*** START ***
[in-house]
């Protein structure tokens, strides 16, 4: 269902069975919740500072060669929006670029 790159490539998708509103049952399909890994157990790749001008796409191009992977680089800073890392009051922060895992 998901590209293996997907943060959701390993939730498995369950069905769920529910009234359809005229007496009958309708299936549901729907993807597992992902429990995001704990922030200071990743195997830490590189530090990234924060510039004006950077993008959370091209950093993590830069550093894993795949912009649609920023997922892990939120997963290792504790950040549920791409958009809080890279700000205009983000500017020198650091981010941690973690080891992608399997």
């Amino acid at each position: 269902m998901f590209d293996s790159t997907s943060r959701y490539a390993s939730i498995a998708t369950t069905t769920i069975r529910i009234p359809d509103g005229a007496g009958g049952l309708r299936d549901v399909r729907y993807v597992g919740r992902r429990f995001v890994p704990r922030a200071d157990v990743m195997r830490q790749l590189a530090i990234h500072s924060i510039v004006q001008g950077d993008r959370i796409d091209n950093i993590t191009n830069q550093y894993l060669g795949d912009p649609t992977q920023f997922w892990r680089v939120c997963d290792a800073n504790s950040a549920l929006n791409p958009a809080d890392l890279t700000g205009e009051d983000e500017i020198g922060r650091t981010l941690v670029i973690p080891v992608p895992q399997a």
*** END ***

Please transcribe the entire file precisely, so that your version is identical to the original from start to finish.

[in-house]
């Protein structure tokens, strides 16, 4: 269902069975919740500072060669929006670029 790159490539998708509103049952399909890994157990790749001008796409191009992977680089800073890392009051922060895992 998901590209293996997907943060959701390993939730498995369950069905769920529910009234359809005229007496009958309708299936549901729907993807597992992902429990995001704990922030200071990743195997830490590189530090990234924060510039004006950077993008959370091209950093993590830069550093894993795949912009649609920023997922892990939120997963290792504790950040549920791409958009809080890279700000205009983000500017020198650091981010941690973690080891992608399997």
């Amino acid at each position: 269902m998901f590209d293996s790159t997907s943060r959701y490539a390993s939730i498995a998708t369950t069905t769920i069975r529910i009234p359809d509103g005229a007496g009958g049952l309708r299936d549901v399909r729907y993807v597992g919740r992902r429990f995001v890994p704990r922030a200071d157990v990743m195997r830490q790749l590189a530090i990234h500072s924060i510039v004006q001008g950077d993008r959370i796409d091209n950093i993590t191009n830069q550093y894993l060669g795949d912009p649609t992977q920023f997922w892990r680089v939120c997963d290792a800073n504790s950040a549920l929006n791409p958009a809080d890392l890279t700000g205009e009051d983000e500017i020198g922060r650091t981010l941690v670029i973690p080891v992608p895992q399997a």